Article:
“Marriage is not a noun, it’s a verb. It isn’t something you get. It’s something you do.”
This quote is not only accurate for marriage but for many relationships. Successful, loving relationships do not just happen to lucky people, they are the result of continuous effort. Whether you are a married couple of 20-plus years or a pair beginning a new journey, couples therapy helps relationships. It’s not uncommon for some couples to shy away from therapy due to the belief that counseling is reserved for those on the brink. Although couples therapy is often sought during an intense point in the relationship, it’s also an effective tool early on to increase connection and satisfaction. Therapy teaches couples how to manage conflict, increase effective communication, and enhance intimacy & friendship. I have worked with couples of diverse backgrounds and I’m experienced working with gay, lesbian, bi-sexual, and heterosexual relationships.
In couples therapy, I utilize research based theoretical models and interventions. Many couples find the Gottman Method Couples Therapy extremely helpful. Dr. John Gottman’s research shows that to make a relationship last, couples must learn skills to manage conflict, become better friends, and support each other’s hopes and dreams. I have completed levels one and two of specialized training in the Gottman Method. Learn more by watching this brief video and visiting the Gottman Institute’s site.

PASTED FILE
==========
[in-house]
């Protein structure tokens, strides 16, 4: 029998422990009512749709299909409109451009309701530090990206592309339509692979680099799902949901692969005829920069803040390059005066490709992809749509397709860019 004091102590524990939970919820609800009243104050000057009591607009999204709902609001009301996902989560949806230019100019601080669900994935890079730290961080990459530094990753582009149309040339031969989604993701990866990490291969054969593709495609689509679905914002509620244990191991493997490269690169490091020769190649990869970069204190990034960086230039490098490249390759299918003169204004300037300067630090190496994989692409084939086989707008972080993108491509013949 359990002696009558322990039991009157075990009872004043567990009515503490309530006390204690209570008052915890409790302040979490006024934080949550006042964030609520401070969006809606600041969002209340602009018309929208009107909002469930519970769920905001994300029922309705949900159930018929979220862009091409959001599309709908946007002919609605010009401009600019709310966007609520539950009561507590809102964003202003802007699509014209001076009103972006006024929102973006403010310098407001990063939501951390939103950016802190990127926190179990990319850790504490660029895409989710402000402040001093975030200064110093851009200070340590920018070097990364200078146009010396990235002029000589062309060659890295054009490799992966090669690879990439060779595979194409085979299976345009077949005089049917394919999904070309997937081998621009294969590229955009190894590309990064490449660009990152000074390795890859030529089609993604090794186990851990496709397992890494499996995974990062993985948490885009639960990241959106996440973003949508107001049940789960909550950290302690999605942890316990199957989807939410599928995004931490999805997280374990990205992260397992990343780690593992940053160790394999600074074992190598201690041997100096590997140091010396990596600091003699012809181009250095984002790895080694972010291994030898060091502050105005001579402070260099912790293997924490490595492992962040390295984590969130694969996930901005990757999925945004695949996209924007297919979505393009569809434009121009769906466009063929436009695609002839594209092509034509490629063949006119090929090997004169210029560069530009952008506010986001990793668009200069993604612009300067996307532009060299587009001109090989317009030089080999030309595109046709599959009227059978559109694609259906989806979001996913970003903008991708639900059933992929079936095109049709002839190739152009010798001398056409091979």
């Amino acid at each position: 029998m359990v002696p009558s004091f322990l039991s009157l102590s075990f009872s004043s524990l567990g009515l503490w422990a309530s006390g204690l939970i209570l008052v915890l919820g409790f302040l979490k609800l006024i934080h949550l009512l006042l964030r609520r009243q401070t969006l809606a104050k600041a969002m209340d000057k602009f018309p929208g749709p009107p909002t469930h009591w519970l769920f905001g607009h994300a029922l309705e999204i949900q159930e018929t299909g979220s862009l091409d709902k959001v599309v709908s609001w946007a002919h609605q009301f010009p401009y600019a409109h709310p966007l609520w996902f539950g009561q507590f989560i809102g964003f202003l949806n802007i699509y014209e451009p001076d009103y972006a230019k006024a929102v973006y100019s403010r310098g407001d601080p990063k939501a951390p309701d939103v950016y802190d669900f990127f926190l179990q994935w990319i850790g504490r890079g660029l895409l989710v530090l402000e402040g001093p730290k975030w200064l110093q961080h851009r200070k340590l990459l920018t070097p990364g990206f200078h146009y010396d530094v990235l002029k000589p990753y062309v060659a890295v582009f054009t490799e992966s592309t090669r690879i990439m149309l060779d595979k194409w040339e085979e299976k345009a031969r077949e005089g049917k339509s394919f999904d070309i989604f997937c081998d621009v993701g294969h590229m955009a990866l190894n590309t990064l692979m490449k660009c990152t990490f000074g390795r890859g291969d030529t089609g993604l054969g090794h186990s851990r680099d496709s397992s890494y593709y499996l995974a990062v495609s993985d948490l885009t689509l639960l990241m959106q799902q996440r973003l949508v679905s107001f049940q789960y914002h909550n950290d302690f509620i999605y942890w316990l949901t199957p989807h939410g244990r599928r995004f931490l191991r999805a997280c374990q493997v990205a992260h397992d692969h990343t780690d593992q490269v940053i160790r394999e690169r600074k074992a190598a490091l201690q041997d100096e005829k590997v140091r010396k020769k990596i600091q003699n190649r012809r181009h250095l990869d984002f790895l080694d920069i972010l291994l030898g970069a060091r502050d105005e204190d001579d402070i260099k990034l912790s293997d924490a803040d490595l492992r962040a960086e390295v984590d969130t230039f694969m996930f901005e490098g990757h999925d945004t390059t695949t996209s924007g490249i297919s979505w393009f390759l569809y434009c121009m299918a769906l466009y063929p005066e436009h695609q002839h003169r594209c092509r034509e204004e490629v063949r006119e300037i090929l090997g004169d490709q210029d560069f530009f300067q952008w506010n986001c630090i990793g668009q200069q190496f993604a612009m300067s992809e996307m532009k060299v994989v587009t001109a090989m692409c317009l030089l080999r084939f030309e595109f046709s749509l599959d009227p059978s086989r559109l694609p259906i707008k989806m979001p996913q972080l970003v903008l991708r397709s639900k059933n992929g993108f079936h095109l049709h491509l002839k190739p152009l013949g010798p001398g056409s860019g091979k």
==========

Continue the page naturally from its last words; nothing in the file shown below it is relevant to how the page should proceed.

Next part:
Single but looking? Learn Dating Dos & Don’ts.
There is no such thing as a perfect family. Every family experiences difficult times whether it be the result of a crisis or modern day stressors. Receiving family therapy does not equate to failure, rather it provides tools to open dialogue, manage stress & conflict, and support those who may be hurting emotionally. In family therapy, I utilize an integrative approach to treatment depending on the unique needs of the family. I believe that every family member has the power to impact one another.
Including the Family in Individual Therapy
Overcoming life’s challenges often calls for the support and encouragement of loved ones. Significant others, family members, and other supportive individuals are welcome to engage in the treatment process. Collaboratively, we will discuss how to best incorporate your support system in psychotherapy.